Members of the federal administration have demonstrated in the Swiss capital, Bern, against planned government budget cuts.This content was published on December 1, 2005 - 21:49
The unions say the restrictions, which would mostly come into force from 2010 onwards, will lead to massive job losses and lower salaries.
Around 2,500 civil servants took to the streets on Thursday. The demonstrators demanded more respect for their work in difficult conditions, an end to redundancies and to the introduction of lower salaries.
They also said early retirement should remain an option.
More than a third of government employees do not feel their working conditions will improve, said the unions in a press release.
They added that staff were frustrated by the ongoing "savings hysteria", restructuring and worsening contractual conditions.
The demonstrators adopted a resolution that was passed on to Finance Minister Hans-Rudolf Merz during the afternoon.
The employees said they were not against improving efficiency or cutting redundant positions, but warned they feared the planned restructuring would hinder day-to-day government activities.
Merz made a brief appearance on the steps of the finance ministry but did not speak.
Christine Goll, president of the union of federal employees, complained about some government ministers "who do not hesitate to give public servants a bad name and who are disrespectful to them in public".
Last year Justice Minister Christoph Blocher of the rightwing Swiss People's Party likened the federal administration to a protected workshop for people with disabilities.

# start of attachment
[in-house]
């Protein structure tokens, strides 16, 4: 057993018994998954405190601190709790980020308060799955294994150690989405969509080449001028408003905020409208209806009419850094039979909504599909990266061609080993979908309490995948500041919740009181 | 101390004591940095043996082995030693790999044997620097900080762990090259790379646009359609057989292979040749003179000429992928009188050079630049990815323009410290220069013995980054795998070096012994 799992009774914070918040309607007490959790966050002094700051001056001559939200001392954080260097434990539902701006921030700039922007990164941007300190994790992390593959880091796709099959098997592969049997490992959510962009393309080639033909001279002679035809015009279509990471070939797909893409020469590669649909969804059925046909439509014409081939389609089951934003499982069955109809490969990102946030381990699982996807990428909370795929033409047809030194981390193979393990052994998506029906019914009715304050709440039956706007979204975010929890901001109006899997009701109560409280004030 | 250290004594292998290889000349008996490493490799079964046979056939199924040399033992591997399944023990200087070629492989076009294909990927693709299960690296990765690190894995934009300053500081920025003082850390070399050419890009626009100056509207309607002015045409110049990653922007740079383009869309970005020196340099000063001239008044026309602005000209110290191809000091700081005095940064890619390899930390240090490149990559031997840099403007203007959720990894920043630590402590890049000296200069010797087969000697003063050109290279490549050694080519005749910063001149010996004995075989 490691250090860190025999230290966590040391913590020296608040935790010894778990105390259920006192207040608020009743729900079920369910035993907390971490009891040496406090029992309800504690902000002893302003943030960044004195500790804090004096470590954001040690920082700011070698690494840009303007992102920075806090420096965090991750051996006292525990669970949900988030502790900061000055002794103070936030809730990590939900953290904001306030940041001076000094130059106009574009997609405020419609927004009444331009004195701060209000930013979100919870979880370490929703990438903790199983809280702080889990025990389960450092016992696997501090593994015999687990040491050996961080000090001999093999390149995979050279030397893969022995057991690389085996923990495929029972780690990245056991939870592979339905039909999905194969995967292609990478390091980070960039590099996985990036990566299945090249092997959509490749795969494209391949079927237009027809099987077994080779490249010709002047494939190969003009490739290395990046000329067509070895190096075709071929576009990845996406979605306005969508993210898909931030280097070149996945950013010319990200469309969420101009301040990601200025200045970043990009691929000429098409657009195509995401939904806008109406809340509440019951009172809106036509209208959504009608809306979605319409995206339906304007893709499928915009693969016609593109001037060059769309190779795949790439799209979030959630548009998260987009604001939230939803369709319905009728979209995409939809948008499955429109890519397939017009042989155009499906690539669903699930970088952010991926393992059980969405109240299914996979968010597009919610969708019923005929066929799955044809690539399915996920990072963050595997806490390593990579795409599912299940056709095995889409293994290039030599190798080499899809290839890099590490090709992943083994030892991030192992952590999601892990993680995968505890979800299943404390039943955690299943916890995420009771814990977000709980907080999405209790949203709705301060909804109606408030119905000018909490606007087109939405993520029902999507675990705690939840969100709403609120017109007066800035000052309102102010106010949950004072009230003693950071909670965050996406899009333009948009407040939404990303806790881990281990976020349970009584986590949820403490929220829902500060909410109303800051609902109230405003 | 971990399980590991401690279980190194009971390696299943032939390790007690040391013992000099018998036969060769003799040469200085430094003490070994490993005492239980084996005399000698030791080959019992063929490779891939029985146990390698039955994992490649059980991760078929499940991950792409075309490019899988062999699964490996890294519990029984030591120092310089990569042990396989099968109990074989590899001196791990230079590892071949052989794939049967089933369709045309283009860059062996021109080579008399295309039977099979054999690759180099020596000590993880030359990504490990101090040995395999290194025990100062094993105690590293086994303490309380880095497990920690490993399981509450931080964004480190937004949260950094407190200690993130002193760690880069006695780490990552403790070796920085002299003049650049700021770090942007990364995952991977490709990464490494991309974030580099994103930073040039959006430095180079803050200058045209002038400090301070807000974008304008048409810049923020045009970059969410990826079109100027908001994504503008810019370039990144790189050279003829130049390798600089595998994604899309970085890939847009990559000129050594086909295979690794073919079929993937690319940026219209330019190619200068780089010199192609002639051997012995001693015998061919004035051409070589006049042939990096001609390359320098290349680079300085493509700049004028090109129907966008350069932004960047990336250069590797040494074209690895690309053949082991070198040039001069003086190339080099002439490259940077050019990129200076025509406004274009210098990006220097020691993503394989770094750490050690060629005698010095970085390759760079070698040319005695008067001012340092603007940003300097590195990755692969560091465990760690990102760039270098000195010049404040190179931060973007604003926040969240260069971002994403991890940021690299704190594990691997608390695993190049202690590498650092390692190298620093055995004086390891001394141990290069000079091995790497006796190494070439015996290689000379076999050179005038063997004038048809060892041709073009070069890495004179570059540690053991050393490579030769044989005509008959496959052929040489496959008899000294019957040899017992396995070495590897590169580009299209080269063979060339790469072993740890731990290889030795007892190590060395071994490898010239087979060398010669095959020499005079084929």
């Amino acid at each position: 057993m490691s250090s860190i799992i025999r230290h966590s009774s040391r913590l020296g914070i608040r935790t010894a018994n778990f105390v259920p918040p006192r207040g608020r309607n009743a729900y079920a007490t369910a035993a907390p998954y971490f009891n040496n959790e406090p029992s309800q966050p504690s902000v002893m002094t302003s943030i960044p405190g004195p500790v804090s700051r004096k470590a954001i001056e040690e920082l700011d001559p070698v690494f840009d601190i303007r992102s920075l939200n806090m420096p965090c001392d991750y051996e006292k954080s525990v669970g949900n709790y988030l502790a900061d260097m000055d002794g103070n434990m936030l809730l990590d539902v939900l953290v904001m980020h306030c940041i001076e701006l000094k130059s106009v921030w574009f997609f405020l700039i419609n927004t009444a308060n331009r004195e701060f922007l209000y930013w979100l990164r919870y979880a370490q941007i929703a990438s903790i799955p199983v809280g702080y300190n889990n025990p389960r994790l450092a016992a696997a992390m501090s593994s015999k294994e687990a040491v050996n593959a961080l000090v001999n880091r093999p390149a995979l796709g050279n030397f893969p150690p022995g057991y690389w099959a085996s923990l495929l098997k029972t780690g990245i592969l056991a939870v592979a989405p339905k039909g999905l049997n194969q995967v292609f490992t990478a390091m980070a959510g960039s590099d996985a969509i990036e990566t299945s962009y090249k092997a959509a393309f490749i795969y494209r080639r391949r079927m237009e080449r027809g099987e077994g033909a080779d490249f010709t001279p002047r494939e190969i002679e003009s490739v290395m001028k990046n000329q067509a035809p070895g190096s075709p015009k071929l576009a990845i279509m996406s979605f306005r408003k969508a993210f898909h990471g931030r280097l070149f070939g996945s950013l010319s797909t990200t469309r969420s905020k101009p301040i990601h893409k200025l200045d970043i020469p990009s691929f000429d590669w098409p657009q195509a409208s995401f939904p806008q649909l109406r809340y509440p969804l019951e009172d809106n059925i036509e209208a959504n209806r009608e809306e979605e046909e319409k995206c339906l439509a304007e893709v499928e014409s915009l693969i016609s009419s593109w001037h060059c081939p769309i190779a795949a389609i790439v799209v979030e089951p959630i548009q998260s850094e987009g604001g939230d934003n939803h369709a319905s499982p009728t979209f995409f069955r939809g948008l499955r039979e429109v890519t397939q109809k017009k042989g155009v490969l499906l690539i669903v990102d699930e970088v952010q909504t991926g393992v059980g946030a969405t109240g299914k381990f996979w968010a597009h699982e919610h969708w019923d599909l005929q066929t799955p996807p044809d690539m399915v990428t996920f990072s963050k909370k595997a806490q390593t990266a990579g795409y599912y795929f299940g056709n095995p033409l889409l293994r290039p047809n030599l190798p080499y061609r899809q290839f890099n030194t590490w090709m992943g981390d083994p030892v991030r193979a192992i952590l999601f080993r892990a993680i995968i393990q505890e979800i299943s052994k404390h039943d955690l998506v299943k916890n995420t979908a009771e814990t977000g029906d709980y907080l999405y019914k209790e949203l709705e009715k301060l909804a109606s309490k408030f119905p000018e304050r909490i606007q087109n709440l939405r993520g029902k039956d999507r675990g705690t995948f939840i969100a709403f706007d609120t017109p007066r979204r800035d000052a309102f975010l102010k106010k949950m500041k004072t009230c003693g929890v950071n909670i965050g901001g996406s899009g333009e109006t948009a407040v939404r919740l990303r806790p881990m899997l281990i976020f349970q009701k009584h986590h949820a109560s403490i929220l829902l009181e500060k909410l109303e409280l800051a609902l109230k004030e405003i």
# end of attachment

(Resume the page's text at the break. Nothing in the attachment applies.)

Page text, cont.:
The reform of the administration is part of a raft of savings measures.
These include the government's decision to give up some of its current tasks.
According to Goll, this will lead to employees working longer for a smaller retirement package.
When Merz presented the reform plans last year, he said the purpose was to "simplify procedures and re-evaluate structures in order to make them more effective".
Above all, the plan is expected to result in savings of SFr30 million ($22.8 million) by the end of 2007 and SFr40 million a year from 2008.
The action plan put forward by the government – which was obliged to make savings after parliament approved the cost-cutting 2004 budget – provides for nine inter-departmental projects and a further 25 affecting individual departments.
The unions called on Merz to be more open about reforms to the pension scheme for employees, fearing the government will try to cut its own contribution by about SFr1 billion per year and reduce benefits.
swissinfo with agencies
The federal administration employed nearly 37,000 people at the beginning of the year.
By 2010, 4,500 jobs will have been cut.
The government's reform plan for the administration will cost SFr8 million, but should allow savings of SFr40 million per year.
Federal employees have been told they should receive a one-off payment equivalent to 1.9 per cent of their salary to compensate for the rise in the cost of living.
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